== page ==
There are fewer doctors and nurses - yet NHS has 20,000 managers (that’s even more than last year)

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THE number of NHS managers in Yorkshire has risen by 10 per cent over the past year – while doctor and nurse staffing levels have decreased.

Latest figures show a 10.4 per cent increase in the number of senior health service managers in the region between 2014 and 2015 and a 5.3 per cent rise in managers.

But the data, from the Health and Social Care Information Centre, shows the number of full time equivalent (FTE) doctors has fallen by 0.1 per cent and nurses and midwives by 0.3 per cent.

The decrease comes amid growing demand on Yorkshire hospitals, with 35,000 more patient admissions in 2014/15 than the previous year.

Compared to 2009, there are now almost 2,500 fewer NHS nurses and midwives working in the region – a drop which a nursing body called “totally unacceptable”.

Glenn Turp, regional director for the Royal College of Nursing in Yorkshire and The Humber, said: “It defies logic when, over the same period, demand on the NHS has grown so much that many hospitals are saying pressures that were once confined to the winter are now an all-year-round occurrence.

“We have warned repeatedly that nursing staff are working under relentless pressure to keep patients safe and well cared-for. Many feel overworked and undervalued, and it must not be allowed to continue.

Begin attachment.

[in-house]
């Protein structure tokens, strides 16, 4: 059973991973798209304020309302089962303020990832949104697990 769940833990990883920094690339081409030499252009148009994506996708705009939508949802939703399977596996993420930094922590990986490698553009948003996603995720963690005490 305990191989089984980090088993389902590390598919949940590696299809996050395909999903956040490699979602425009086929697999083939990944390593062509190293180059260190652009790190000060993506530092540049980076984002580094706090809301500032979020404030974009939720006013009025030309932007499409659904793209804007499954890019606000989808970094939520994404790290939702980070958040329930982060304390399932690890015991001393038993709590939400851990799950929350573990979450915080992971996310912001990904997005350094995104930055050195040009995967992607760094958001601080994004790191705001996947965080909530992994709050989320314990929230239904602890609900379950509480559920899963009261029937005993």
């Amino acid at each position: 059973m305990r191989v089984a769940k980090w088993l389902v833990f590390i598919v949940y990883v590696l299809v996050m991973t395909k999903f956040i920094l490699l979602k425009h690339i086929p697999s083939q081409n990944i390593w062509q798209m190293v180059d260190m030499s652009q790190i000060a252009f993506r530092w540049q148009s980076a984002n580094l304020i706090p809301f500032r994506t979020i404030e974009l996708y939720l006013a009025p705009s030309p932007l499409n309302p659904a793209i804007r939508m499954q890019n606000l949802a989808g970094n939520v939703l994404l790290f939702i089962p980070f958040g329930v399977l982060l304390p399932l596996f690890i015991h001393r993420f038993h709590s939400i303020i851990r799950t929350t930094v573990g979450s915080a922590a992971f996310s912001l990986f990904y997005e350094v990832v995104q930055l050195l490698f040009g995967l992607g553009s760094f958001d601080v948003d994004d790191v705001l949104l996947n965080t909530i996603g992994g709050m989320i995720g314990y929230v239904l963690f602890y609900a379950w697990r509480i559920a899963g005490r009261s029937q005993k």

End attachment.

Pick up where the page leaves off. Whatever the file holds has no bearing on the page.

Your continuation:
“The Government must commit to train and retain more nurses to make up for their misguided cuts to the workforce in the past few years and ensure there are enough nurses to give patients the safe and high-quality care they deserve.”

In Yorkshire, numbers of managers and senior NHS managers increased by nearly 200 in the 12 months from December 2014. Overall, NHS staffing was up by 1.3 per cent or the equivalent of 1,403 full time workers.

Nationally, levels of NHS bosses also went up, with manager numbers rising 6.5 per cent to 20,300 and senior managers increasing by 5.3 per cent to 9,260.

The number of full time equivalent staff in the health service in England has gone up by 1.8 per cent since 2014.

Dr Mark Porter, chair of council at the British Medical Association, said: “Many NHS managers do a good job for the NHS in difficult circumstances, but it is surprising that when many areas of the NHS are suffering from unfilled posts and staff shortages, the number of managers is beginning to increase again.

“The reported rise in staffing levels of barely 2 per cent is insignificant given what the NHS needs when it is facing rapidly increasing patient demand, especially from an ageing population with complex health needs that requires expanding support in the community and in hospitals.

“These figures show little evidence of the huge expansion in the workforce that is needed to deliver the Government’s current uncosted and vague plan to increase the NHS’s capacity through its so-called seven-day service proposal.”

A Department of Health spokeswoman said: “There are 5,000 fewer managers in the NHS since 2010, saving the taxpayer £300 million.

“At the same time, there are 10,600 more nurses on our wards, 50,000 nurses currently in training and our changes to student funding will create up to 10,000 more training places by the end of this parliament.”

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